The beginning of the year was not particular favourable for the global economy. Nevertheless, global economy continues its slow climb. Following expected minimums at the beginning of the year, oil price has begun to grown once more. This time, it seems the lowest point has been passed – oil price is gradually becoming higher, as concluded in Swedbank’s latest economic outlook.
Inflation is gradually becoming stronger. With that, there is no reason to expect more negative interest rates. In spite of the unexpectedly weak activity across the years, Latvia’s economy is expected to experience 3% growth in 2016 and 2017. Latvia’s labour market is warming up slower than previously expected – economic growth is mainly based on productivity growth. Meanwhile, employment mostly remains unchanged. Summer has yet to arrive for economic growth and the labour market, notes Swedbank economist Martis Kazaks and senior economist Lija Strasuna.
Although global economic growth has been weaker than expected, it is expected that it will gradually speed up. The US Central Bank will raise rates very carefully. The European Central Bank will continue printing money. Interest rates will be negative or close to zero for at least two years. Oil price will grow. Inflation will follow. This is why there is no reason to expect ECB to reduce refinancing rates. Eurozone’s private sector’s crediting gradually increases. Fiscal policy will gradually become more expansive, partially due to the costs related to the influx of migrants, especially in Germany. It is expected that Eurozone’s economy will grow this year and next year similarly to last year – around 1.5% – 1.6%. Global economic growth, on the other hand, may reach 3.2% this year and 3.7% next year, as mentioned in the outlook.
There are many potential risks for economic growth in Europe and the rest of the world. Those risks are mainly related to politics. UK’s possible exit from the EU, continuation of talks regarding Greece’s debt and presidential elections in USA only increase uncertainty. China remains the largest risk to global economic growth, economists predict.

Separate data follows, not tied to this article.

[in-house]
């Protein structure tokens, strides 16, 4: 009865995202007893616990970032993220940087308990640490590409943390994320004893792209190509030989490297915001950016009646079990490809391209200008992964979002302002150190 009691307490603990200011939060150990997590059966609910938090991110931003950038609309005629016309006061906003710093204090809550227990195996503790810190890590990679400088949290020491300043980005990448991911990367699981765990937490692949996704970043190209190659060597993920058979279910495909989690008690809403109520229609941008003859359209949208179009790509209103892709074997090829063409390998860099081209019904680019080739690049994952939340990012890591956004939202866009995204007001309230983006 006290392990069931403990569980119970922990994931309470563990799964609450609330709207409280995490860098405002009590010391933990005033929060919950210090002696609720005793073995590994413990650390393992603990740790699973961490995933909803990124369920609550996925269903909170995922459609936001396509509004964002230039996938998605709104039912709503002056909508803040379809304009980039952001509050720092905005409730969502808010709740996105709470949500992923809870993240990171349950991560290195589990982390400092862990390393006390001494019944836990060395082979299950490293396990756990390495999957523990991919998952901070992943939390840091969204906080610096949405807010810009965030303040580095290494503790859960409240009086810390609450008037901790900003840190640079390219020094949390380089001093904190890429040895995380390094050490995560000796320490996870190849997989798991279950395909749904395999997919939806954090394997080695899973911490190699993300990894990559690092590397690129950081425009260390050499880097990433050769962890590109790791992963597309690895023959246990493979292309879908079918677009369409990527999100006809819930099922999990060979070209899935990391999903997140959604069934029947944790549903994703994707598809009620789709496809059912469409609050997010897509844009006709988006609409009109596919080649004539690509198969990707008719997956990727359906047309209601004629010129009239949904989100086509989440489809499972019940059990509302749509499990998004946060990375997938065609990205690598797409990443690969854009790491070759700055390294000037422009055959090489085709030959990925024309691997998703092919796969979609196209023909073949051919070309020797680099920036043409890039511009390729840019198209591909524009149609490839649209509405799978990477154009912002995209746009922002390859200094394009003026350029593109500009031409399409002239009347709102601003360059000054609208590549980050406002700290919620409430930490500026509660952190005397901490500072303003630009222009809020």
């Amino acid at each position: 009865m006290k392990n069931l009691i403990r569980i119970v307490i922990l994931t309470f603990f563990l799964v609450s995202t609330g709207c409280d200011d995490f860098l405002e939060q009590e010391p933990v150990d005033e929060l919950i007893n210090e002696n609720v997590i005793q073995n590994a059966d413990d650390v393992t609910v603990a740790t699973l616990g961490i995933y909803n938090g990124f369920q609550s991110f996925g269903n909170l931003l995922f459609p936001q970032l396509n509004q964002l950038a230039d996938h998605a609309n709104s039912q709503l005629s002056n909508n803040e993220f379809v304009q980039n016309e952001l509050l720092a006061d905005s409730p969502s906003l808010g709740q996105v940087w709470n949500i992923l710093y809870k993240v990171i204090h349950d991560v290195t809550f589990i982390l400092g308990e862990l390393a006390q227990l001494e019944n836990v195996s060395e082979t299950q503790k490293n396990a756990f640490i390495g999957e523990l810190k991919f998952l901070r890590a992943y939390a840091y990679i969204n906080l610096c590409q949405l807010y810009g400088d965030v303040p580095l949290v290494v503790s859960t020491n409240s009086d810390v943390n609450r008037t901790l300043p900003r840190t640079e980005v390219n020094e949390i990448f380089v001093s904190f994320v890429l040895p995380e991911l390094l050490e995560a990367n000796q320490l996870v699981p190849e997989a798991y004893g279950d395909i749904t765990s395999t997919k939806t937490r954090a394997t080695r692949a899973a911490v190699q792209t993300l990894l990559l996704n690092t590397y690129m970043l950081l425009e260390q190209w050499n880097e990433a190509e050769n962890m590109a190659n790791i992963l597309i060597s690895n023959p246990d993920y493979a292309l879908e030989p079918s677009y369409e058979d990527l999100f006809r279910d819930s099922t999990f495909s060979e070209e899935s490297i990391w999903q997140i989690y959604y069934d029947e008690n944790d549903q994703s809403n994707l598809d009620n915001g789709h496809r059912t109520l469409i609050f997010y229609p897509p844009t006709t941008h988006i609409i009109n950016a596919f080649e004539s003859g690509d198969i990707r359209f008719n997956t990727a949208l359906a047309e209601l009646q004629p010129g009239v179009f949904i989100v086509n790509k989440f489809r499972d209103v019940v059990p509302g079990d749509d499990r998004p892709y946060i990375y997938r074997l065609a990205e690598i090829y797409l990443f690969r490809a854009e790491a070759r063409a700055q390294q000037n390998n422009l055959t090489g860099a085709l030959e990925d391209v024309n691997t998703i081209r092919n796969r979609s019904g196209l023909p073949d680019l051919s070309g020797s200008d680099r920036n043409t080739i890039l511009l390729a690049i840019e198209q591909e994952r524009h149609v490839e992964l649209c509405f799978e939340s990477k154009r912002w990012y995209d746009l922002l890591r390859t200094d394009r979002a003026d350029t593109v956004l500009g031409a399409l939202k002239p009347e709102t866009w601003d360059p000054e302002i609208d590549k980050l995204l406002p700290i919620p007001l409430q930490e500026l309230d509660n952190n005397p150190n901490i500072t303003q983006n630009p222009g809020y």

«Our estimates suggest that the oil market will experience a turn and demand will become equal to supply. Overproduction of oil in the world has declined from approximately two million barrels a day to 1.4 million this February. It is expected that supply will no longer exceed demand by the end of the year. With that, oil price will grow significantly in the next couple of years. The average Brent oil price will be USD 43 this year and EUR 61 next year,» – experts say.
According to them, oil price rise will have a big impact on development markets, especially for oil exporters. For Russia, recession will end this year. Slow economic growth will begin in 2017. Russian rouble will grow in value. Nevertheless, it will grow more slowly than the oil price. This is because Russia’s economic growth will be very weak. Support from cheap currency will be necessary. Oil price growth will gradually start pulling inflation in the world up, gradually increasing inflation expectations, offering support and provide more room to maneuver for central banks. Inflation in Europe will come close to 2% in the second part of 2017. Debt burden will also become lighter.
«After the unexpected decline in January, when export value had dropped by 7%, Latvia’s export industry will begin to gradually recover. This will be largely because of better external demand (more stable growth in Eurozone, slow recovery in Russia and stronger rouble), as well as gradual exploration of markets in Africa and Asia. Labour costs in Latvia continue to grow,» – note the bank’s economists.
Creation of new jobs is currently in a state of stagnation. No significant climb in employments is expected in the next couple of years. Economic growth seems too slow to allow enterprises to increase the number of employees. Mostly companies satisfy moderate demand growth at the expense of productivity growth. It is a challenge to find qualified workers, considering that it is harder to employ previously inactive individuals or the unemployed (approximately 30% of job seekers search for work for more than two years). This is why companies continue to invest in equipment and machinery to reduce the number of employees or increase production volumes without increasing the number of employees. The proportion of job seekers has remained the same throughout the last three quarters in Latvia. Nevertheless, as labour supply continues to decline due to the demographic situation, the proportion of job seekers will continue to gradually decline (from 9.9% in 2015 to 8.3% in 2017). The level of activity of residents of working age will continue to grow. It seems wage rise has become slower in Q1, which complies with Swedbank’s previous outlook – gross nominal wage growth around 6% in 2016 and 2017. It still exceeds productivity growth rates, as noted in the outlook.
Latvia’s economic growth outlook has been reduced from 3.3% to 3%. This is because of slower export market growth. More powerful investment growth will be put off for a later time following delays with the realization of finances provided by EU funds. On the other hand, positive corrections are possible due to more powerful crediting and investment cycle, especially in 2017. Weak demand on export markets and instability in global economy remain the main negative risks for Latvia’s economic growth, experts say.